Muslims are using social media to shout down tweets that lump in all adherents of their faith with the men wanted for the attack against the satirical magazine Charlie Hebdo in Paris this week. From the Twitter campaigns “Not In My Name,” to messages posted by well-known and everyday Muslims alike, many have been quick to defend Islam online.

"Don't blame Islam for the mistake of ignorant individuals!!! Ne blamez pas l Islam pour les erreures de stupides individus! #ChalieHebdo," was tweeted by Sameerah Merville of the U.K., whose Twitter feed also used the #NotInMyName hashtag. Active Change Foundation, a London-based anti-extremism group started the  hashtag last September after the beheading of the British aid worker David Haines by the Islamic State militant group, also known as ISIS. The hashtag had been tweeted more than 14,755 times in the last 24 hours, according to the social analytics site Topsy.

"If a muslim tweeted #killallchristians he must be a "terrorist", but a christian tweeting #killallmuslims is simply expressing his freedom," was tweeted on an account for Riaz Ahmad Maan, who is also based in the U.K. Under the hashtag "#RespectforMuslims," an account for Abdurrahim Aktas tweeted, "If you are uncomfortable with our being Muslim. We are proud of the inconvenience." That hashtag had been tweeted nearly 160,000 times in the last 24 hours. Some also attached their messages to the viral hashtag, "#JeSuisCharlie," which had been tweeted more than 2.46 million times since details about the attackers spread online.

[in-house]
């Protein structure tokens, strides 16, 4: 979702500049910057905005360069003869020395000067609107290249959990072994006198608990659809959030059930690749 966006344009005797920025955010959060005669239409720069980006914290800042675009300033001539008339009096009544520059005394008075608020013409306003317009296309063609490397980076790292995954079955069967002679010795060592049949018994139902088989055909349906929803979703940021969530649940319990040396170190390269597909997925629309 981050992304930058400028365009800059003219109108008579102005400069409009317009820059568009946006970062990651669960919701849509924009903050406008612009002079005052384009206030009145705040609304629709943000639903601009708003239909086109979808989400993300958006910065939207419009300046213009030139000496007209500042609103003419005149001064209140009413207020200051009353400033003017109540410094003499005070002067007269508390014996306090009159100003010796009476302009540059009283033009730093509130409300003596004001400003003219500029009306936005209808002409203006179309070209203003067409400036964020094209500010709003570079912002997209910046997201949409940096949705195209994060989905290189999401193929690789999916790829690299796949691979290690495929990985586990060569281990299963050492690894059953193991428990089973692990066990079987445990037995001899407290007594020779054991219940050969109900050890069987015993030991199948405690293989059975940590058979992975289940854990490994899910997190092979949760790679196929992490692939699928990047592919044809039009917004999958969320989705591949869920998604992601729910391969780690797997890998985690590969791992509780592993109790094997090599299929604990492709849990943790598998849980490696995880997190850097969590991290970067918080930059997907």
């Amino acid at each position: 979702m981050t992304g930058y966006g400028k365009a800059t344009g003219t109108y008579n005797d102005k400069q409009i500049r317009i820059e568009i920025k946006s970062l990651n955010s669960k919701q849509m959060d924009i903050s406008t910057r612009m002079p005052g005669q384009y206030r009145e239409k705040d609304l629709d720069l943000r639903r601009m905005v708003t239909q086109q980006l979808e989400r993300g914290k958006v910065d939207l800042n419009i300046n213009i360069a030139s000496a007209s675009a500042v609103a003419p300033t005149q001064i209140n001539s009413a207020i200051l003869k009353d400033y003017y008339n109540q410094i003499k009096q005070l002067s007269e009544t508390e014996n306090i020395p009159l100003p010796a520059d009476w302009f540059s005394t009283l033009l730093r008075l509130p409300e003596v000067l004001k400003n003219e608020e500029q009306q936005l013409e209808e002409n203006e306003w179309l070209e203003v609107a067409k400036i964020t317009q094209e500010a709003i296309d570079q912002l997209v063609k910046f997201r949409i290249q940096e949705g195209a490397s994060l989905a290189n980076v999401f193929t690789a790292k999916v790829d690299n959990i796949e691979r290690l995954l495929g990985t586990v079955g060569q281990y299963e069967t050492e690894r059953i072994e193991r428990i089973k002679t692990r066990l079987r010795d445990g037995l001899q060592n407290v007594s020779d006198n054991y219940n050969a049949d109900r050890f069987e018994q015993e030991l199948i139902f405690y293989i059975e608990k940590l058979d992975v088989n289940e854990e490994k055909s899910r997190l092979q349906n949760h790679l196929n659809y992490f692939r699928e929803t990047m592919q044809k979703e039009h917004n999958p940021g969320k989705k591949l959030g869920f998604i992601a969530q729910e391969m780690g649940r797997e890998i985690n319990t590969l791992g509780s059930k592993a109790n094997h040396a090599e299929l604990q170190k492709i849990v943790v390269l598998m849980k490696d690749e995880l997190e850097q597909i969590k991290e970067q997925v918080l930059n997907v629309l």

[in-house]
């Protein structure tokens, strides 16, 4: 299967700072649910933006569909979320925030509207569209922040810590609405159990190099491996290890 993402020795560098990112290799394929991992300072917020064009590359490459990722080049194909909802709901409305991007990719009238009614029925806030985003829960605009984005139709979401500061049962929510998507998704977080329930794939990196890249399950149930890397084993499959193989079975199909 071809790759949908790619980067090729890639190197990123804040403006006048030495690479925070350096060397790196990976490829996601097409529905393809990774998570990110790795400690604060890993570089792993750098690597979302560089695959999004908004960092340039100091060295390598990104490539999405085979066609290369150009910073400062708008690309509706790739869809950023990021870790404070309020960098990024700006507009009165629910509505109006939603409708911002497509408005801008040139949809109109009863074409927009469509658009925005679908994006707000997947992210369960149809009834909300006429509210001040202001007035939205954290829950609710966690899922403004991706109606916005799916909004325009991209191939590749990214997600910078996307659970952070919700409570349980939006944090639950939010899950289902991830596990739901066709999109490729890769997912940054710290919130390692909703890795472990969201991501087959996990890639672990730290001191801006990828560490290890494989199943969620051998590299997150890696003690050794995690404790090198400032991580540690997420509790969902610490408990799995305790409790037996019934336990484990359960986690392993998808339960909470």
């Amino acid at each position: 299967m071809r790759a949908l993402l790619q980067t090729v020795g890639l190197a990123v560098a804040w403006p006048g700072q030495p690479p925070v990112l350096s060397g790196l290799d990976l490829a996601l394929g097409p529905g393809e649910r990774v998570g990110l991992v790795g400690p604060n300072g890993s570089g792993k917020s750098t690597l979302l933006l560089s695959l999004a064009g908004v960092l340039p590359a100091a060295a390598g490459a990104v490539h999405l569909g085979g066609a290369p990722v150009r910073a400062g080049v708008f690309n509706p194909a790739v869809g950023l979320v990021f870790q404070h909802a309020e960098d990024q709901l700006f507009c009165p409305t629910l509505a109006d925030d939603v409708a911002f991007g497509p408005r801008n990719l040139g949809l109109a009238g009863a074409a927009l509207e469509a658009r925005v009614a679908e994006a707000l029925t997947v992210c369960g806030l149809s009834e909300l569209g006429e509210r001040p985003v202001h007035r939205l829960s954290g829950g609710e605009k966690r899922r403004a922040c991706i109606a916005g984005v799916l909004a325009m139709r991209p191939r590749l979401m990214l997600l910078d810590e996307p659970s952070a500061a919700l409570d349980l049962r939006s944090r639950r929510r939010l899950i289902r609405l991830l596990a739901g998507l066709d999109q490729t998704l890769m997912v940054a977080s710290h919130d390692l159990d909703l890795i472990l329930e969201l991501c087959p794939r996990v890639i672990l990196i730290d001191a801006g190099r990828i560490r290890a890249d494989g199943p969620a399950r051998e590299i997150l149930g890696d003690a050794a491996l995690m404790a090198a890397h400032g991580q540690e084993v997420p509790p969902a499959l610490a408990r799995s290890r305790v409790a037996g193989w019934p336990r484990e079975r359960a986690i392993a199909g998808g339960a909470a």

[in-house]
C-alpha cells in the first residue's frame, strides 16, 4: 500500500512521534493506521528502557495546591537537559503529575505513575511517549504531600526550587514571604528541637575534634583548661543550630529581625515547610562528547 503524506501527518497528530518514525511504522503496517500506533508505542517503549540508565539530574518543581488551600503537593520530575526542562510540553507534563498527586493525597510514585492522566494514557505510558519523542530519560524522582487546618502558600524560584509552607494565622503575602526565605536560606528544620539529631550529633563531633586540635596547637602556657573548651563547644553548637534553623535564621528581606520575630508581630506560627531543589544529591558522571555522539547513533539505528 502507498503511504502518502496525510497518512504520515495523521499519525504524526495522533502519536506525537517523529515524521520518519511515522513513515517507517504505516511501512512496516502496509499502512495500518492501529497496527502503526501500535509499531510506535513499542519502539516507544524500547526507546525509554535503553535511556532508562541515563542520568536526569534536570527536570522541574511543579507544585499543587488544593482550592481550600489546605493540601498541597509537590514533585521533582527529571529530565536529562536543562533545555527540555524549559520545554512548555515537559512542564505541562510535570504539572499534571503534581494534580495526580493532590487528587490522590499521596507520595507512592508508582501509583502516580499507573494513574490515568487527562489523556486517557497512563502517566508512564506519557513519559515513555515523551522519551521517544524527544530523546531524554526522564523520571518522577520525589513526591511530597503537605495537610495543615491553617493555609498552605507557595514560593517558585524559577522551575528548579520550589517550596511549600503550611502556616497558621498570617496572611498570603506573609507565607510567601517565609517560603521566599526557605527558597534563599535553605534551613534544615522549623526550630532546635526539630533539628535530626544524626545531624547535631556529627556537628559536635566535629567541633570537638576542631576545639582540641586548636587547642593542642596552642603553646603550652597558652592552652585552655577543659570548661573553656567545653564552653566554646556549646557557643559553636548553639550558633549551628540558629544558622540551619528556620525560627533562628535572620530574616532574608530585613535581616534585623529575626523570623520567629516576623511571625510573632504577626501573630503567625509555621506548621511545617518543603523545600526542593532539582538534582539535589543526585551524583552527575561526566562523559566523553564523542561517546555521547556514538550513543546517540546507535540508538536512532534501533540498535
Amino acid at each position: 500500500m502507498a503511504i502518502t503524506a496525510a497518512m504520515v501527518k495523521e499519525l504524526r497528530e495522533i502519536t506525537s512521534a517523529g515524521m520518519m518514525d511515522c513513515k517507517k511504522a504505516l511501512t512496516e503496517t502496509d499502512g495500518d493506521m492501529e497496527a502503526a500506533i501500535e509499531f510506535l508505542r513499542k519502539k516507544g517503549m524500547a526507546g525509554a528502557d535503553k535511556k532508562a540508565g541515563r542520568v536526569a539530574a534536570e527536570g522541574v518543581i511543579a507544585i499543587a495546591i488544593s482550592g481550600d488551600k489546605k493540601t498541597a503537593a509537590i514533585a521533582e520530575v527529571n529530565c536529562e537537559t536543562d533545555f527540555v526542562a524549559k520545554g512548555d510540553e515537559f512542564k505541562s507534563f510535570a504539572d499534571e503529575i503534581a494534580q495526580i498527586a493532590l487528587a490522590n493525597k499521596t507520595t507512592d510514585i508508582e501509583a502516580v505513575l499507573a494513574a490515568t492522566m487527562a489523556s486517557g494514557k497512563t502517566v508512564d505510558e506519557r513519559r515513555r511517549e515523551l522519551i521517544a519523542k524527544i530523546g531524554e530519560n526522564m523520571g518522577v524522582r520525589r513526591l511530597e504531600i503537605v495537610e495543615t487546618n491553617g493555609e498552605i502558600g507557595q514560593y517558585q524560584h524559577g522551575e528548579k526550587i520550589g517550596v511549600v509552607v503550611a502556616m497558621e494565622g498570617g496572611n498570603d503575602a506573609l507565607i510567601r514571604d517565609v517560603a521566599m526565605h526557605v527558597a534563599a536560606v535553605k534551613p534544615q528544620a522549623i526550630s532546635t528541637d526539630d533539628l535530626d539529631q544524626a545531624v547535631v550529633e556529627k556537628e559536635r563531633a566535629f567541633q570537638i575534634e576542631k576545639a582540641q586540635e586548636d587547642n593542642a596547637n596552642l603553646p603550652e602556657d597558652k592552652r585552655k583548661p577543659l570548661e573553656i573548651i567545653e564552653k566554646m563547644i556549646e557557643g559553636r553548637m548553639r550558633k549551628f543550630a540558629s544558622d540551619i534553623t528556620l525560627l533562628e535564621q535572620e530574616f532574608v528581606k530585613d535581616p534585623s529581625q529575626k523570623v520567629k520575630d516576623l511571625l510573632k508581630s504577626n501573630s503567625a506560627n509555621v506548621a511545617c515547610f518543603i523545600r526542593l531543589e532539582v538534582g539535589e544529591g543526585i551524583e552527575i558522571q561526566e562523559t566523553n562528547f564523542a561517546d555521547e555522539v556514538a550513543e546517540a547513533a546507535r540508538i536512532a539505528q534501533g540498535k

Prominent Muslim voices were also joining the conversation. Comedy Central comedian Aasif Mandvi of The Daily Show retweeted Melbourne comedian Aamer Rahman’s tongue-in-cheek tweet: “As a random Muslim I'll apologise for this Paris incident if random white ppl will apologise for imperialism, drone attacks and Iggy Azalea.”